JOINT BASE SAN ANTONIO, Texas —
Soldiers in the 505th Military Intelligence Brigade introduced their unit to Air Force Gen. Lori Robinson, commander of U.S. Northern Command and the North American Aerospace Defense Command during her Feb. 2 visit to Joint Base San Antonio. In only 16 months, the brigade has grown tenfold and the Soldiers were excited about getting to share that news firsthand with their senior commander.
“It’s extremely significant because we are the theater intelligence brigade for Army North and U.S. Northern Command,” said Col. Dustin Shultz, 505th Military Intelligence Brigade commander. “We only activated about 16 months ago, so we are designed to support this area of operations and her coming here helps the Soldiers and civilians understand the significance of their role in supporting them.”
“It’s also significant for our Soldiers to see their senior commander,” added Command Sgt. Maj. Richard Hall.
The 505th Military Intelligence Brigade conducts theater-level multidiscipline intelligence collection and analysis operations to support the U.S. Army North preparation for unified land operations, conduct of security cooperation activities and force protection within the U.S. NORTHCOM area of responsibility to contribute to the defense and security of the United States and its interests.
Five temporary facilities were designed to ensure the brigade could operate at a minimal standard at JBSA-Camp Bullis, which predominantly consists of shooting ranges and training grounds.
“As we develop as a formation and get to fully operational, they look at potentially putting us on JBSA-Fort Sam Houston proper, but we do have basic capability and architecture to get after the mission that we’re designed to do,” Shultz said. “We do an extensive amount of training out here. In order to ensure that our Soldiers are ready, we have to make sure that we validate them so when they have not received all of their requisite training at their Army schools, we will do some on-the-job training and also have subject-matter experts come out and train our formations.”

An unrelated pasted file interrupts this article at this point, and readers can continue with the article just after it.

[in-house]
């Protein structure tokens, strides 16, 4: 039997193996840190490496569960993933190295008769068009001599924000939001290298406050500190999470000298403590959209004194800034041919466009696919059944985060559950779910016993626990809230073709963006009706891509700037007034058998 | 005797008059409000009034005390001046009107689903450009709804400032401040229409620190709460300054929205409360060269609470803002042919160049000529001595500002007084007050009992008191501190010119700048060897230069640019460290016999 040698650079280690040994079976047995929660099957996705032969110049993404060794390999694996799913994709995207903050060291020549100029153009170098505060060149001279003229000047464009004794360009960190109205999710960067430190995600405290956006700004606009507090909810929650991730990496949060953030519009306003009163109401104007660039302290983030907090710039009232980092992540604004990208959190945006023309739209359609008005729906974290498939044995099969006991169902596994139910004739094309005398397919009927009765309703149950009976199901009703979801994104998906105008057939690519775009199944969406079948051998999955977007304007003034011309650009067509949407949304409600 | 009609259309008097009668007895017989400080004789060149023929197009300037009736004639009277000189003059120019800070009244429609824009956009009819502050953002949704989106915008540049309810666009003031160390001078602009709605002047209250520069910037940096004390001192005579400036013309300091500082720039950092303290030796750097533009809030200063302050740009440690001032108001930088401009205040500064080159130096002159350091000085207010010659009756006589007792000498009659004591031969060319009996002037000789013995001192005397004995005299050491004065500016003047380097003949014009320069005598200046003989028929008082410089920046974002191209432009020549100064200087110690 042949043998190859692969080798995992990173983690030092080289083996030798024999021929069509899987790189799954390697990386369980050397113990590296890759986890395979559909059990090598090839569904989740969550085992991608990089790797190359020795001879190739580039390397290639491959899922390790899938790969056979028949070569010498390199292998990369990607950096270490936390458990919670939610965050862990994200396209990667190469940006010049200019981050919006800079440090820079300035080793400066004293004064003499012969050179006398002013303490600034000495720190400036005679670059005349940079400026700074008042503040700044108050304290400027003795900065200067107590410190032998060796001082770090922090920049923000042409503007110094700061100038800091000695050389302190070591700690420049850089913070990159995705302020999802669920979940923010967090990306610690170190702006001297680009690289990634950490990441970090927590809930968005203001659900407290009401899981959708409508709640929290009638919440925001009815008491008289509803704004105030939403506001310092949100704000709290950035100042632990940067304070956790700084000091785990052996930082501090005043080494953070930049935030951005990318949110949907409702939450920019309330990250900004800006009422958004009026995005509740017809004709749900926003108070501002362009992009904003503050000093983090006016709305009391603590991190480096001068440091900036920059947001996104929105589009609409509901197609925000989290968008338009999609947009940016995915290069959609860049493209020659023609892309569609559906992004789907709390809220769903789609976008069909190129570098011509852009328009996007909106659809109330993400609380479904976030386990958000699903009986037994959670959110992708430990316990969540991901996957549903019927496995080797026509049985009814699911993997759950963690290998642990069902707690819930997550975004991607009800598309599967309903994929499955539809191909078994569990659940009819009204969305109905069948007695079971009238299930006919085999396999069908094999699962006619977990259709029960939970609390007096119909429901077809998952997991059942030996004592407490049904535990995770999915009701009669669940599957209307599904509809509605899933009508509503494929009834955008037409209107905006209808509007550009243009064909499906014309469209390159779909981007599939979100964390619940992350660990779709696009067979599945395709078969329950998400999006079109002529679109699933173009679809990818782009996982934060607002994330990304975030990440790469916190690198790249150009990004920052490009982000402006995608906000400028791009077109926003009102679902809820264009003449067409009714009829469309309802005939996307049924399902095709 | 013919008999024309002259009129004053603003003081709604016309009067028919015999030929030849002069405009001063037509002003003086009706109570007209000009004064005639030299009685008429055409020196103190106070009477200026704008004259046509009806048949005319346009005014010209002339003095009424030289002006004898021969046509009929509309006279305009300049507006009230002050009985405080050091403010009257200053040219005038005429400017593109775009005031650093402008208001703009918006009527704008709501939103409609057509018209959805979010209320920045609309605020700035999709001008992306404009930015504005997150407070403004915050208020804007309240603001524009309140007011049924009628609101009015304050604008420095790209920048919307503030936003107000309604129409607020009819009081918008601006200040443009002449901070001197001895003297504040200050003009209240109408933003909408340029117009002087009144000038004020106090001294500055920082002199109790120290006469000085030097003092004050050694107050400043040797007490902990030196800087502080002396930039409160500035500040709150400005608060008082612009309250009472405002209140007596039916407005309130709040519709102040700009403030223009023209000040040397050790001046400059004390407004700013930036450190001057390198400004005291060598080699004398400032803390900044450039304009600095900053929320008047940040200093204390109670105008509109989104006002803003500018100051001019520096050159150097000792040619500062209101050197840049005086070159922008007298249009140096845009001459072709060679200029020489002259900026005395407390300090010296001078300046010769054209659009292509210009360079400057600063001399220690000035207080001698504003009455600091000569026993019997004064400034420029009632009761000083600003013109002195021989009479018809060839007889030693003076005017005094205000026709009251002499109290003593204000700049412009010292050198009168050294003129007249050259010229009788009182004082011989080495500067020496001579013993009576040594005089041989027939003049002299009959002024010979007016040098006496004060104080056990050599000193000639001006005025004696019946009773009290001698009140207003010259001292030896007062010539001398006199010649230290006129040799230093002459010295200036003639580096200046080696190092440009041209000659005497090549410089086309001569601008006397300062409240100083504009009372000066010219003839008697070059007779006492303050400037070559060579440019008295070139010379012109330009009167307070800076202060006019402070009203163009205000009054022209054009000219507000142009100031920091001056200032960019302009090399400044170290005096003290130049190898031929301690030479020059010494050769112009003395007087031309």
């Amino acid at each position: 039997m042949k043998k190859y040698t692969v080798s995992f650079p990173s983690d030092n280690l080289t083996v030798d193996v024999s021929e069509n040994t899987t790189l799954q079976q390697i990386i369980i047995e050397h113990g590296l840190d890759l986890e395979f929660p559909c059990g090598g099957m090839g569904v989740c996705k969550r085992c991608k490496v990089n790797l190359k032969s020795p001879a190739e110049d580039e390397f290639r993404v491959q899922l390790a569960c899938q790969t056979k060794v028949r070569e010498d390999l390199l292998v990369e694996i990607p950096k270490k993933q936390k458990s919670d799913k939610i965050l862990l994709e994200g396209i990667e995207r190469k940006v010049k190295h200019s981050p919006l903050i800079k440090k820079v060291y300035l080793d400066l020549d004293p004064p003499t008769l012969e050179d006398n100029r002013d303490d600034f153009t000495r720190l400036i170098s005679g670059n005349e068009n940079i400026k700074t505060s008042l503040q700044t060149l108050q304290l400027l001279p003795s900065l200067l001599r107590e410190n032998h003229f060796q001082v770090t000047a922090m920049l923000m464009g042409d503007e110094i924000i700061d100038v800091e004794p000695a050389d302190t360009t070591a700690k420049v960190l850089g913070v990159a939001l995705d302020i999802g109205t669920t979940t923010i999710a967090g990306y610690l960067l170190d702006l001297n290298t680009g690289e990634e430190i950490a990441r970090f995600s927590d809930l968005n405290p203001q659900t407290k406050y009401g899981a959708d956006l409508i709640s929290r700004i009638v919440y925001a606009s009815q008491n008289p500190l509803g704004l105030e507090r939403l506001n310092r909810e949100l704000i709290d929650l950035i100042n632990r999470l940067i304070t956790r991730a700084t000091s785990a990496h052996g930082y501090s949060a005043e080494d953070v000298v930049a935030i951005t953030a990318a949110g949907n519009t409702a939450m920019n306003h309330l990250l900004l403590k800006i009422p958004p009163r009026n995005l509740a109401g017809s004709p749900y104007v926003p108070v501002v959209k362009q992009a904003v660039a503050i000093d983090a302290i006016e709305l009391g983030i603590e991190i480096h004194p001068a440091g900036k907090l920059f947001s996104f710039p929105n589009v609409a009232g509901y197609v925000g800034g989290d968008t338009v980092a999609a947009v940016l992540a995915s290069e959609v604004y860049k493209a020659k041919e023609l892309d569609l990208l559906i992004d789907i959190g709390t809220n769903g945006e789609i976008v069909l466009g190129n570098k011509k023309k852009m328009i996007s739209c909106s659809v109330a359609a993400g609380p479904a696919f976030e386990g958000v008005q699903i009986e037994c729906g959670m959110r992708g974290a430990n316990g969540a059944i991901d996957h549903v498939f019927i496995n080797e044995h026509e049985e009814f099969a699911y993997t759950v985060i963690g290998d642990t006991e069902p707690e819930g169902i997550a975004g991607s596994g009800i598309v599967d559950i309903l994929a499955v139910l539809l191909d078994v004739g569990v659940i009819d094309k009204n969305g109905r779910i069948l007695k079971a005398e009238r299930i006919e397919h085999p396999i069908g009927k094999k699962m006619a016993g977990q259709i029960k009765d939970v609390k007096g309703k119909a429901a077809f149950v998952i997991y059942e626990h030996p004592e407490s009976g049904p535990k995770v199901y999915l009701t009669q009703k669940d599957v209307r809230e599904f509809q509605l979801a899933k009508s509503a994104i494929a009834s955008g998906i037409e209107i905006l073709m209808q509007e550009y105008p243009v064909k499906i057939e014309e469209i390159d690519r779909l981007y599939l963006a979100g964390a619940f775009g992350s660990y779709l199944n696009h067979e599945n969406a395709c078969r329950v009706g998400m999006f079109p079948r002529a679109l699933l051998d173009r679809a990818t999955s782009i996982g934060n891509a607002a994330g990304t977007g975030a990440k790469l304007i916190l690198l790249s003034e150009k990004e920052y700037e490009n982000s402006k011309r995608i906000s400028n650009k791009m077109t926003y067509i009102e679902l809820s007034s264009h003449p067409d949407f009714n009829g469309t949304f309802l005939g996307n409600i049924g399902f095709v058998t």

Soldiers participating in this training have the opportunity to gain valuable experience and knowledge that will help them throughout their career.
“The Soldiers in this brigade have the opportunity to work and support an Army service component command,” said Lt. Col. Ivan Palacios, Brigade S3. “Those are lexicons or terminologies that you pick up when you’re a senior non-commissioned officer or you get to the field-grade level, so Soldiers from E-5 and up get to get exposure on how a feeder intelligence brigade supports an Army service component command that ultimately supports what we just saw in a four-star commander.
“That linkage there is an exposure to these Soldiers that will remain for the rest of their career,” Palacios said.
Meantime, many of these Soldiers helped stand up a unit that likely will stand the test of time.
“I think it’s really important to note the rapid expansion of the intelligence capability of the brigade,” said Steve Butler, Theater Ground Intelligence Center chief. “At the end of the last fiscal year, we had just a handful of intelligence Soldiers performing intelligence missions in this brigade. Today, we have 56-plus Soldiers dedicated to intelligence mission, as well as the rest of the support unit.